Exceptions to the child seat law
• Children under 8 who are over 4 feet 9 and weigh 57 pounds
• Those with a written statement from a physician that says the child has a medical condition
• Those riding in a taxi cab or public transit vehicle
LAFAYETTE, Ga. — Traci Reece has seen her share of close calls involving children in vehicles.
At checkpoints and safety events, the leader of the Safe Kids Walker County Coalition has seen children hanging out of a car seat that’s too snug, kids too small being choked by seat straps across their necks and children buckled into car seats that weren’t attached properly.
“You realize how much can go wrong,” said Reece, whose group is part of a statewide organization that promotes all aspects of child safety.
Most unsafe scenarios with children and car seats could be avoided by education, she said.
At an awareness event at the Georgia State Patrol post in LaFayette, Ga., Thursday, Reece, along with the Georgia State Patrol troopers and Walker County Emergency Services workers, were teaching parents and caretakers about the child safety law that takes effect today.
Children now are required to be in a car booster seat until they are 8 or at least 4 feet 9 and 57 pounds under a law Gov. Nathan Deal signed this year.
The law puts Georgia ahead of many states in child safety laws, said 1st Sgt. Don Stultz, commander of the post in LaFayette.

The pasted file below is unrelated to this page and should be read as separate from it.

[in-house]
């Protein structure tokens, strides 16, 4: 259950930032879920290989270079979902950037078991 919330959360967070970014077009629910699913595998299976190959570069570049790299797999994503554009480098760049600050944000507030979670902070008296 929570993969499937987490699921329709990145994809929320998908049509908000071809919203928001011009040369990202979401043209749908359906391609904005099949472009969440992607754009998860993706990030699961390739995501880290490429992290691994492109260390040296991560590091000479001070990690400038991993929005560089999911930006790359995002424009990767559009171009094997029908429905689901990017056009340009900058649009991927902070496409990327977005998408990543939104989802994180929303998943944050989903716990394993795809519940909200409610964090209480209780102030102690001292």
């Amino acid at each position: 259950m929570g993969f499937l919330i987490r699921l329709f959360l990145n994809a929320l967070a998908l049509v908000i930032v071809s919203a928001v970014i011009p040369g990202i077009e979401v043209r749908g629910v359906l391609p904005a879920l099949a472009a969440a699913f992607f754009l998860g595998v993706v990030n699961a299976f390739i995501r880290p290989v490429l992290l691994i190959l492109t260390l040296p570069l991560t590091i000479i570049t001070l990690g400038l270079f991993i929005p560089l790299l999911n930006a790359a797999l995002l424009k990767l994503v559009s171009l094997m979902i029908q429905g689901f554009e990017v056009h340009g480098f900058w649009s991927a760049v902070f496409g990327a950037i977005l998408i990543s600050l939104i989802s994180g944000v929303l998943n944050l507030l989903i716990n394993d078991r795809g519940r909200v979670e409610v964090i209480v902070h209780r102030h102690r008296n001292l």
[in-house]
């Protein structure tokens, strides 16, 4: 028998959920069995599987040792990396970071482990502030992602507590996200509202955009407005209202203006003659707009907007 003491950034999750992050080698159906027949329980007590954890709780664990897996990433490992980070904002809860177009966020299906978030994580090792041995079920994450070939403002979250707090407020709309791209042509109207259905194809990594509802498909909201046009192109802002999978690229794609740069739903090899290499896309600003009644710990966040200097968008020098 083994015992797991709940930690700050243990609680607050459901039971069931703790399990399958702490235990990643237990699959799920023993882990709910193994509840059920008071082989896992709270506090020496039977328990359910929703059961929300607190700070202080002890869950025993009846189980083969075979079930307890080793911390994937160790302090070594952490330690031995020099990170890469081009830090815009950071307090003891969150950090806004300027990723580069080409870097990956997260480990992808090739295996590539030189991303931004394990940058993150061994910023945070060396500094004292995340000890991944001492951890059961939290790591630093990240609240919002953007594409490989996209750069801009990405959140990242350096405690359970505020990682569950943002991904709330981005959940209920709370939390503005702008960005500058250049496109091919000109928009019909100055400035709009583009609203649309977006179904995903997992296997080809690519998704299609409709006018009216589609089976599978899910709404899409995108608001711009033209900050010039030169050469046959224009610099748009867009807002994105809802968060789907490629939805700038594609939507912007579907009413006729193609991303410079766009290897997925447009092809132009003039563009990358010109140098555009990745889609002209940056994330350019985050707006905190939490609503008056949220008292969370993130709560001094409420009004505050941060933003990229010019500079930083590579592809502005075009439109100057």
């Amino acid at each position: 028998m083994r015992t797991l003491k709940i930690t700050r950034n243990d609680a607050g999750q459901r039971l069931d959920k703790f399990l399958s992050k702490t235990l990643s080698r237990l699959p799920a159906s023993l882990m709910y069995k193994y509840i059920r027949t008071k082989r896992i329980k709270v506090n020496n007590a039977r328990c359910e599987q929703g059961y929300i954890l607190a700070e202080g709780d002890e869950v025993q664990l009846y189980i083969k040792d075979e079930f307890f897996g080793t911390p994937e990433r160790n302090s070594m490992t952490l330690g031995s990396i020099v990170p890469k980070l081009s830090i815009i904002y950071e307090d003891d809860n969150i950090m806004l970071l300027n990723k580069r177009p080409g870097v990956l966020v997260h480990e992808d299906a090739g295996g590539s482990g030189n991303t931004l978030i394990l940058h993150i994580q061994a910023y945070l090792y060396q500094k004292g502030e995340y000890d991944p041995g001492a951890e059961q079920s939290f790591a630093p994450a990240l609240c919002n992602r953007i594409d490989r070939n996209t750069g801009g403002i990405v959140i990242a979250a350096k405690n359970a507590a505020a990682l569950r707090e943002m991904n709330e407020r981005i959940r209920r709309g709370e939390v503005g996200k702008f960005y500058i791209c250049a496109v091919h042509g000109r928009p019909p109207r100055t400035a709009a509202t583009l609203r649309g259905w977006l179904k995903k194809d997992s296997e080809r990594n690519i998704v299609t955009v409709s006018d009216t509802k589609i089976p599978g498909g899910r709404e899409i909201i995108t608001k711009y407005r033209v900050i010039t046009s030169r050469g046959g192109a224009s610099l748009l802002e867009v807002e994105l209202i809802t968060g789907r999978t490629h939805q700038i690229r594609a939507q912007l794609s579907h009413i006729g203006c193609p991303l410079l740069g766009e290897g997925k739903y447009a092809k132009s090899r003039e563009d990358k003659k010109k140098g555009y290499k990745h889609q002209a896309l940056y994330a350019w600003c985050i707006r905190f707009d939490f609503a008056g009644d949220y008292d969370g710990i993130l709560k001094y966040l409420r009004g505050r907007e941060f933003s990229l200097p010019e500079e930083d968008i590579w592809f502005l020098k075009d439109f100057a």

Only Tennessee and Wyoming have stricter laws, requiring children to be in a restraining seat until 9 or until they reach 4 feet 9.
Before the law changed in Georgia, children had to be in a booster seat until 6.
But the problem officers kept seeing was smaller 6-year-olds who couldn’t fit safely in the seat. Often the top strap stopped at their neck or face, which can be dangerous in a crash, Stultz said.
Some of the worst crashes Stultz said he’s seen involve a child who wasn’t in a car seat or wasn’t strapped in properly.
“I don’t care how long you’ve been doing [police work],” he said. “You never forget when a child gets injured.”
Law officers said that, for a time, they’ll be educating parents and caregivers about the law instead of issuing tickets. But once the grace period is over — there is no set time — the charge will be a misdemeanor with up to a $50 fine for the first stop and up to $100 the second time.
At the event Thursday, officers were checking every child seat when a vehicle drove into the parking lot. A scale and measuring board were set up to check children’s height and weight to see what type of seat was needed.
If the child was tall enough, the parents were given a plastic booster seat or an inflatable booster seat. The inflatable seat makes the child tall enough to fit the vehicle’s regular seat belts, Reece said.
Several organizations had donated child seats for Safe Kids to pass out, Reece said, but donations were being taken to buy more seats to hand out at future events.
When Kristie Lewis pulled up in her sports utility vehicle, her three children piled out of the car.
When she first heard about the new law, Lewis said she wasn’t sure if she would need to buy new seats for her 17-month-old and 3-year-old foster children. Officers gave her new seats and showed her how to operate them.
“We were very relieved,” she said.
Joy Lukachick Smith is the city government reporter for the Chattanooga Times Free Press. Since 2009, she's covered crime and court systems in North Georgia and rural Tennessee, landed an exclusive in-prison interview with a former cop convicted of killing his wife, exposed impropriety in an FBI-led, child-sex online sting and exposed corruption in government agencies. Earlier this year, Smith won the Malcolm Law Memorial Award for Investigative Reporting. She also won first place in ...